Let’s begin today’s Wonder of the Day with a puzzle. What do echidnas have in common with platypuses? We’ll give you a clue: We believe both animals are extremely fascinating. That’s correct! Both of these mammals lay eggs.
In fact, the four species of echidna are the only mammals, other than the platypus, that do so. Female echidnas lay one egg per year and carry it in a pouch on their abdomen. About 10 days later, the egg hatches. The baby is called a puggle.
Are you curious about what echidnas look like? Some people refer to them as spiny anteaters because of their long, beak-like mouths. The animals are covered in spiky hairs similar to a hedgehog and can grow to be 14 to 30 inches long.
If you reside in Australia, Tasmania, Indonesia, or Papua New Guinea, you may have encountered echidnas in the wild. They inhabit various land habitats in these regions. However, at least two species of echidna are also critically endangered. You’re more likely to see one being cared for in a zoo.
What do echidnas eat? In zoos, they are often fed leaf eater biscuits mixed with dog kibble. In the wild, they prefer insects and worms. These animals have a strong sense of smell that helps them hunt, but they do not have teeth. Instead, their long tongues assist them in capturing and consuming prey.
Echidnas are also adept swimmers, despite spending most of their time on land. They use their long snouts as snorkels, while the rest of their bodies remain submerged as they swim. These animals are also known for their climbing and digging abilities.
In fact, digging is one way echidnas protect themselves from predators. When they sense danger, echidnas dig into nearby soil or sand. Then, they retreat into the hole they’ve created. They may remain partially above ground as long as their head and most of their body are below ground. After all, a predator is unlikely to bite the echidna’s spiky exterior.
The echidna is one of the oldest known species on Earth. It has also undergone very few changes since prehistoric times. However, due to the extremely low number of echidnas in the wild, scientists still have many unanswered questions about the animal and its behavior in nature.
Have you ever seen an echidna at the zoo or in the wild? If not, would you like to? This unique animal is just one more fascinating inhabitant of planet Earth!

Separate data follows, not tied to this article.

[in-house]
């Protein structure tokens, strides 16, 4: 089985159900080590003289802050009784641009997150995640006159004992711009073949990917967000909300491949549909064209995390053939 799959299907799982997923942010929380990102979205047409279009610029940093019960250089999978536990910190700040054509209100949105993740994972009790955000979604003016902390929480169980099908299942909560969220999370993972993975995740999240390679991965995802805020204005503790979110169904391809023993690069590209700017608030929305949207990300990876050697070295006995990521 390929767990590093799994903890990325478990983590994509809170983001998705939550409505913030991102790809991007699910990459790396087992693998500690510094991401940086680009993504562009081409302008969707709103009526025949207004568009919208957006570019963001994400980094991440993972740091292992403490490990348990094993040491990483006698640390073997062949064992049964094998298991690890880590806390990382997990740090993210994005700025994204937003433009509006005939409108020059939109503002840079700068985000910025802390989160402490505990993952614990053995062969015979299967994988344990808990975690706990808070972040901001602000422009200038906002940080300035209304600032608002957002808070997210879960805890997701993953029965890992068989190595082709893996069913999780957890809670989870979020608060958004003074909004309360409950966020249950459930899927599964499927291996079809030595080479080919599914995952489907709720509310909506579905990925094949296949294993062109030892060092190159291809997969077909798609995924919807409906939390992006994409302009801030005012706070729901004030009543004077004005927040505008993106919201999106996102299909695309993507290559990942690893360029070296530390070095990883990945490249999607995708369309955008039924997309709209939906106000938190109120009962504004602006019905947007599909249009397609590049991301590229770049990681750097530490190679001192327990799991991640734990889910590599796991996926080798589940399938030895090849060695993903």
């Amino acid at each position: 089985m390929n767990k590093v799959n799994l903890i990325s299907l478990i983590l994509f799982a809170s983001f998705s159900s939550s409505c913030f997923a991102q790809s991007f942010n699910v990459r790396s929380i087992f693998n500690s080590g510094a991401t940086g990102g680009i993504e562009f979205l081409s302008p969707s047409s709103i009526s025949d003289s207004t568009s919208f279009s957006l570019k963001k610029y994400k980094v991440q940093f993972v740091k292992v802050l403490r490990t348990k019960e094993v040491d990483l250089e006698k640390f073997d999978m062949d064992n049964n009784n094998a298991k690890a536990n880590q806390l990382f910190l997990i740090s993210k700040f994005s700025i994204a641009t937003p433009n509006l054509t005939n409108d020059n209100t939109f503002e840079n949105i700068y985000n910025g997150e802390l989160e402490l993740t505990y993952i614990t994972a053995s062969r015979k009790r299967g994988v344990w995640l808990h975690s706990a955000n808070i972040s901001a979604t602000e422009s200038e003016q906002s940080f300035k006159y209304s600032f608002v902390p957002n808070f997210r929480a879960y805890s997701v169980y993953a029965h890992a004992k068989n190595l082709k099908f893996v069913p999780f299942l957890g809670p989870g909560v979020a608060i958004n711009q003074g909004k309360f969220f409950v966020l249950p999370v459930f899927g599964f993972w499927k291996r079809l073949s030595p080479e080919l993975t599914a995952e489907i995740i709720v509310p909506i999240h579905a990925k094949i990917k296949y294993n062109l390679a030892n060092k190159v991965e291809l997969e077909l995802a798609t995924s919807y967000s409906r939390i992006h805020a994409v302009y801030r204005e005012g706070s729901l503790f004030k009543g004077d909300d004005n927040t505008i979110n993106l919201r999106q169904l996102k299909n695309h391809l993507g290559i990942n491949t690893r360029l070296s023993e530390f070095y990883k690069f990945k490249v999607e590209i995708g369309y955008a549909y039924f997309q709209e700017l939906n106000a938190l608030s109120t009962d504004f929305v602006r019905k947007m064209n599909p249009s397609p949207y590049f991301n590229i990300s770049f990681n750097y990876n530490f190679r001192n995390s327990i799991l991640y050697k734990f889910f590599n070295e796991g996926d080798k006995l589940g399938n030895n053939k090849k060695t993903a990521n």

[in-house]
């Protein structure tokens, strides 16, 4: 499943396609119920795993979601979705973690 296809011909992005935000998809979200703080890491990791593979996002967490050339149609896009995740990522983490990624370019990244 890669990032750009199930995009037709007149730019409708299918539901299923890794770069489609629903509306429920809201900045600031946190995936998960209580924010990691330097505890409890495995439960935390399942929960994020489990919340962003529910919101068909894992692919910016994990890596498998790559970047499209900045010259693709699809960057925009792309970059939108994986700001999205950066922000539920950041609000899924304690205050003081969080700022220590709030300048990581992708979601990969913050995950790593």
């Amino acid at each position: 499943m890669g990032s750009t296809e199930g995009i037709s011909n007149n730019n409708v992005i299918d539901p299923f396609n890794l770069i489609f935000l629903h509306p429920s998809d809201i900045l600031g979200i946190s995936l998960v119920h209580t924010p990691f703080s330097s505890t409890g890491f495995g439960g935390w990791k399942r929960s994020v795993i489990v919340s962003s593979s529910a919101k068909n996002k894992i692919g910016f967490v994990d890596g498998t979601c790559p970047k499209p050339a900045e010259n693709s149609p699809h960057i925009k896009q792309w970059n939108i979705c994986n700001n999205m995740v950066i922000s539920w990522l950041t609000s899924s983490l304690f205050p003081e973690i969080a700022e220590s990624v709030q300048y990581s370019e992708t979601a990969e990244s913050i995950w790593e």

Give It a Try
Ready to learn more? Give one or more of these activities a try with a friend or family member.
- Imagine you’re hiking in the wilderness of Indonesia or Tasmania. Suddenly, you hear a commotion on your left. Intrigued, you follow the sound and come across an echidna! What is the echidna up to? What unfolds next? Let your imagination run wild and create a short story or comic strip about your adventure.
- Select another endangered animal to delve into today. After reading about it, summarize your findings for a friend or family member. What aspect of the animal intrigued you the most? What led to its endangered status?
- Can’t resist adorable animals? Explore the live cams at Zoos Victoria to discover more about Australian wildlife. Once you’ve watched the live streams, choose one of the animals to research further. Create a list of questions and seek assistance from a friend or family member to conduct online or library research. Don’t forget to jot down all the fascinating facts you uncover!
- https://animals.sandiegozoo.org/animals/echidna (accessed 15 Mar. 2021)
- https://kids.sandiegozoo.org/animals/echidna (accessed 15 Mar. 2021)
- https://www.livescience.com/57267-echidna-facts.html (accessed 15 Mar. 2021)
- https://learnersdictionary.com/ (accessed 15 Mar. 2021)
1. What is an echidna?
An echidna is a unique mammal that belongs to the monotreme group, which also includes the platypus. It is native to Australia and New Guinea. Echidnas are known for their spiky spines and long snout. They have a characteristic beak-like mouth and a sticky tongue, which they use to catch ants and termites, their primary food source.
2. How does an echidna reproduce?
Echidnas are unique in terms of their reproductive system. They are egg-laying mammals, just like the platypus. The female echidna lays a single leathery egg, which she incubates in a pouch on her belly. After about ten days, the egg hatches, and the baby echidna, called a puggle, stays in the pouch for several months, feeding on milk produced by specialized mammary glands.
3. What are the physical characteristics of an echidna?
Echidnas have several distinctive physical traits. They are covered in coarse spines that act as protection against predators. They have short legs and strong claws, which they use for digging burrows. Echidnas also have a long, sticky tongue that extends up to 18 centimeters, enabling them to catch insects. They vary in size, with adult echidnas typically weighing between 2 and 6 kilograms.
4. Where do echidnas live?
Echidnas are found in various habitats across Australia and New Guinea. They can adapt to different environments, including forests, grasslands, and even deserts. Echidnas prefer areas with dense vegetation, where they can find a sufficient supply of ants and termites. They are also excellent swimmers and can traverse rivers and streams if necessary.
5. What are the predators of echidnas?
Echidnas have a few natural predators, including dingoes, foxes, and birds of prey. However, their spiky spines act as a strong defense mechanism against most predators. When threatened, an echidna will curl into a ball, exposing only its sharp spines. This makes it difficult for predators to attack or injure them.
6. How long do echidnas live?
The lifespan of an echidna can vary depending on various factors, including its environment and health. Generally, echidnas live up to 16 years in the wild, but some individuals have been known to live beyond 20 years. In captivity, where they are protected from predators and have access to proper care, echidnas can live even longer.